You can help your kids by encouraging each one to be a child entrepreneur and developing creating a business with them. The thought occurred to me that if more kids learned business skills at a very young age (I’m talking nine or 10 years old), maybe they’d grow up and run their lives like a business. They’d probably be happier. Far fewer would have the kind of financial challenges most of us face as adults.
If you have or know any children under the age of 10, think about it for just one minute. Close your eyes and have somebody read the next few lines to you…
Imagine you have a 10 year-old-daughter. Now imagine she is all grown up.
Poof…she’s 30 years old.
What kind of person does she become as a 30-year-old?
Open your eyes now. How did you describe your daughter in the future? When I went through this exercise, my daughter turns out to be smart, independent, self-confident, helpful, responsible and imaginative. She has integrity, she’s honest and she’s successful (according to her own standards). And of course, she has a enviable credit score.
I’m pretty sure that’s what we all want for our kids, right? Did I leave anything out? So I ask myself, what is the best thing I can do now to help her develop into this kind of person. Sure, I know I have to set a good example. I also know that I have to be mindful about who her friends are, make sure she focuses on school, etc.
But it occurs to me that maybe she could develop these qualities and skills with a lot less effort on my part if I simply encourage her to start a small business of her own with my help and guidance.
If you’re looking for business ideas, read my post on finding second jobs. The same principles will help your kids find great business ideas.
A wonderful example of this is Cameron Johnson, author of You Call the Shots. In case you don’t know who Cameron is, he’s an amazing young man. I had the pleasure of having lunch with him a few months ago. Now when I say he’s amazing, believe me, it’s an understatement.
Cameron started his first business at the age of nine, and before graduating high school he was recognized as one of the most successful young entrepreneurs in the world. As a teenager he started a dozen profitable businesses, and at 15 he became the youngest American appointed to the board of a Tokyo-based company. How’s that for a remarkable young man?
More than all this, I can tell you that he is helpful, respectful, smart, funny and fascinating. In his book, he talks about all of the lessons he learned while running his first tiny businesses.
We can apply these lessons to business ideas for our kids:
1. You can start small.
Cameron’s first business was a greeting card company. His equipment consisted of a computer and a printer. He was 9 years old when he started it. He didn’t have a huge issue with finding small business working capital. His parents invested $50 in the business and that was the last time he ever took other people’s money to invest in any of his businesses. In a short time, he had more orders than he knew what do with. How do you think this 9 year old felt when he saw his business succeed? How would your child respond to that kind of experience? I don’t think a Brownie or Girl Scout badge would even come close.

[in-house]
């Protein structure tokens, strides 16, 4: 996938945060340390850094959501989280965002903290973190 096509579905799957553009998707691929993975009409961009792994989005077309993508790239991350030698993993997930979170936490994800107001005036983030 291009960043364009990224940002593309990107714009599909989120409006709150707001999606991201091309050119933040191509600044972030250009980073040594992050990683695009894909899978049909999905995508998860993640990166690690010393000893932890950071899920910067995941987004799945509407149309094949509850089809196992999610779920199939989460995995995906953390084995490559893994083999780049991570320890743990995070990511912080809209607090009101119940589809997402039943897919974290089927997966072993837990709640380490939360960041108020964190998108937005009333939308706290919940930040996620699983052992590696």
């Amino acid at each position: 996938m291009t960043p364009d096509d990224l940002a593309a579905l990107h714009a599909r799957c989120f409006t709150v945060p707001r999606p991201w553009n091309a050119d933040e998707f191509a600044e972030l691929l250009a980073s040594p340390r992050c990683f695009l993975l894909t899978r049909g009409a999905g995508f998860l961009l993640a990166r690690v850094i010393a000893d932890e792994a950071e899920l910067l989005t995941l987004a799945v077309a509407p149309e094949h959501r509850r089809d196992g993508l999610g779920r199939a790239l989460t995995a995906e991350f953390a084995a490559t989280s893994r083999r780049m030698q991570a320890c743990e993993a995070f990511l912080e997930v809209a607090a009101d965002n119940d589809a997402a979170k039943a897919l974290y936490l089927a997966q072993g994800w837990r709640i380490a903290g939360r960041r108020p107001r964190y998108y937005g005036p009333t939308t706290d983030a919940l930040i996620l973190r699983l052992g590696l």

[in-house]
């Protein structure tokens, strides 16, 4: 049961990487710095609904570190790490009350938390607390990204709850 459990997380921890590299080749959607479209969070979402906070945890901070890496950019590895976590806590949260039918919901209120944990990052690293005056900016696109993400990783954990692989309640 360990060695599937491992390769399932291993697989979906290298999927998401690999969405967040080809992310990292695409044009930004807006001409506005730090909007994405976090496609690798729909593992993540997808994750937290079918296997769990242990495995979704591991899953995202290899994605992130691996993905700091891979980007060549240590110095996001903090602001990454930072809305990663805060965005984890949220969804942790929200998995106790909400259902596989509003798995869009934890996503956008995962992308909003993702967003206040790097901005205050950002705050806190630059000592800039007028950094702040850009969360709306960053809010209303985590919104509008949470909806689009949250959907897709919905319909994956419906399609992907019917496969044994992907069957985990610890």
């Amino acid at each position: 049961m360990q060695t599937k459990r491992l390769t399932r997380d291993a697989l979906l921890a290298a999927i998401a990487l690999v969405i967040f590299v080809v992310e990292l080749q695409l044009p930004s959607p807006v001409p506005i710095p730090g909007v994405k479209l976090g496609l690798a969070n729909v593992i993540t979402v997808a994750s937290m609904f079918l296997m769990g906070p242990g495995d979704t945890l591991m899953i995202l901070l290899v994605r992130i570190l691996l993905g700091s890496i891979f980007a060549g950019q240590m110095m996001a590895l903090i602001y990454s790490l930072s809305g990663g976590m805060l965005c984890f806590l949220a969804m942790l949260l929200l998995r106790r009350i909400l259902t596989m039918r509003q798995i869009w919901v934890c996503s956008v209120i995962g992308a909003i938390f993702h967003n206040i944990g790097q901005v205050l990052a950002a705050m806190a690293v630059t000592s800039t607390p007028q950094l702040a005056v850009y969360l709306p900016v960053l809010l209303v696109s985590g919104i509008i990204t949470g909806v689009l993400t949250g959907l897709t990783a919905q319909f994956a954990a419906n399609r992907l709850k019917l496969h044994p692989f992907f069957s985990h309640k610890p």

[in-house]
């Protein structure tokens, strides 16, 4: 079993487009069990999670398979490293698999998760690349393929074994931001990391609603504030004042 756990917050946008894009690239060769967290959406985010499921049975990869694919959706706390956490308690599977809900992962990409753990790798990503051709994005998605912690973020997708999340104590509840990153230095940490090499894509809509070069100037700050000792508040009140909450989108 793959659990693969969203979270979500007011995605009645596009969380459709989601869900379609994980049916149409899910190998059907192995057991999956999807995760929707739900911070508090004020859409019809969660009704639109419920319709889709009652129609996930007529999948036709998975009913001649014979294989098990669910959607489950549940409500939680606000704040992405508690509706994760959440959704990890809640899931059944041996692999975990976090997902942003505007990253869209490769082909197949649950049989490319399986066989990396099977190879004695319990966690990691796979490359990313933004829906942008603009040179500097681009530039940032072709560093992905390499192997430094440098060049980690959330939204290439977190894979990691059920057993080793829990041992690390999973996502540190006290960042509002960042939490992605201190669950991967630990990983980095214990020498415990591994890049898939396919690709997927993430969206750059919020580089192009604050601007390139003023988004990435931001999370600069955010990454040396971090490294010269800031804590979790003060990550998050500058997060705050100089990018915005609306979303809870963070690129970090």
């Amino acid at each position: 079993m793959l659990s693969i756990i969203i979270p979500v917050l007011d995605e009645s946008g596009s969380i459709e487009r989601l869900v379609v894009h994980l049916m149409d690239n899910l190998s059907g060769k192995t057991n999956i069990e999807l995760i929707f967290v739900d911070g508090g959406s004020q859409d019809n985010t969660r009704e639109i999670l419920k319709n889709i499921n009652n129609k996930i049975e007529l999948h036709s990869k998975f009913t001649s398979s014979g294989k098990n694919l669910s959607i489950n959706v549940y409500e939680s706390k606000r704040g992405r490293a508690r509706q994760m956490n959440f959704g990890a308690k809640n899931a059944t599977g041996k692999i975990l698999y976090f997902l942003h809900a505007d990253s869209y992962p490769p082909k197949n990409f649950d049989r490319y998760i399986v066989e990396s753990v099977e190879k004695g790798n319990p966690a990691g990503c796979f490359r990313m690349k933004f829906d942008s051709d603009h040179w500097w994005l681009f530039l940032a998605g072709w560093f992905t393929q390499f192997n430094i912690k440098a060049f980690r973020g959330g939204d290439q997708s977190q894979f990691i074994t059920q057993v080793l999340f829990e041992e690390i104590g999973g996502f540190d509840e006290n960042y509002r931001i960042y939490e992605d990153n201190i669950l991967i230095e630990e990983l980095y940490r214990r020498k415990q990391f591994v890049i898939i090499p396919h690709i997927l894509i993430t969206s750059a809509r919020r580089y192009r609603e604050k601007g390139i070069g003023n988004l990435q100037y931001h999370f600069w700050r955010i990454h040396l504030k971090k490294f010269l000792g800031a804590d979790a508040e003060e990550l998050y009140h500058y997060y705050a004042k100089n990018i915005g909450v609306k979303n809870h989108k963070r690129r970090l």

What ideas can you and your children come up with? Dog walking? Delivery? There are millions of entrepreneurial ideas.
2. It’s all about money management.
As a scrawny 12-year-old, Cameron learned the importance of money management. He didn’t have budget tracking software like You Need A Budget, but he realized that he wasn’t in business just to make and spend money. He just loved being in business. For Cameron, it was art. An expression of his creative self. He wanted to manage the money he made so he could invest in new and other business ventures. As a result, he was very careful not to blow his profits on a night out at the video arcade.
He understood that money was a tool that could give him freedom. He also knew that if he didn’t act responsibly, he could become a slave to money.
To Cameron, debt is the worst four-letter word you could utter. How would you like it if your children had the same attitude about credit as Cameron does?
3. Look close to home for great ideas.
Young Cameron came up with his ideas by simply looking around and asking himself what problems other people have that he could solve for them. Do you think your kids would benefit if they started using their brain power looking to solve real problems instead of wasting time trying to get to the next level on Super Mario Brothers?
Is every kid a Cameron Johnson? No. I think he grew up with a very special talent that he expresses through operating businesses. But I do think that every child has a strong hunger to express themselves. We give our kids soccer, basketball, dance, violin and art. Why not give them business lessons too?
Not every kid is going to be drawn to this. Not every child embraces accordion lessons either…but some do. I believe that starting a very small business with your child or children could be a great way to learn and grow together.
Even if the business doesn’t make lots of money, it’s still a win for the entire family. You get to spend real quality time with the family. You all learn. You explore. And there is one additional benefit. You can’t be in two places at once. That means that the time you spend on your business is time you can’t spend shopping or wasting money in other ways.
Even if you don’t have children, you would benefit if more kids learned these skills earlier. Suggest this idea to friends who do have kids.
What do you think? How young would you start your kids on a business? Is it wrong to introduce kids to the cold world of capitalism at a young and tender age? How much should the parents be involved?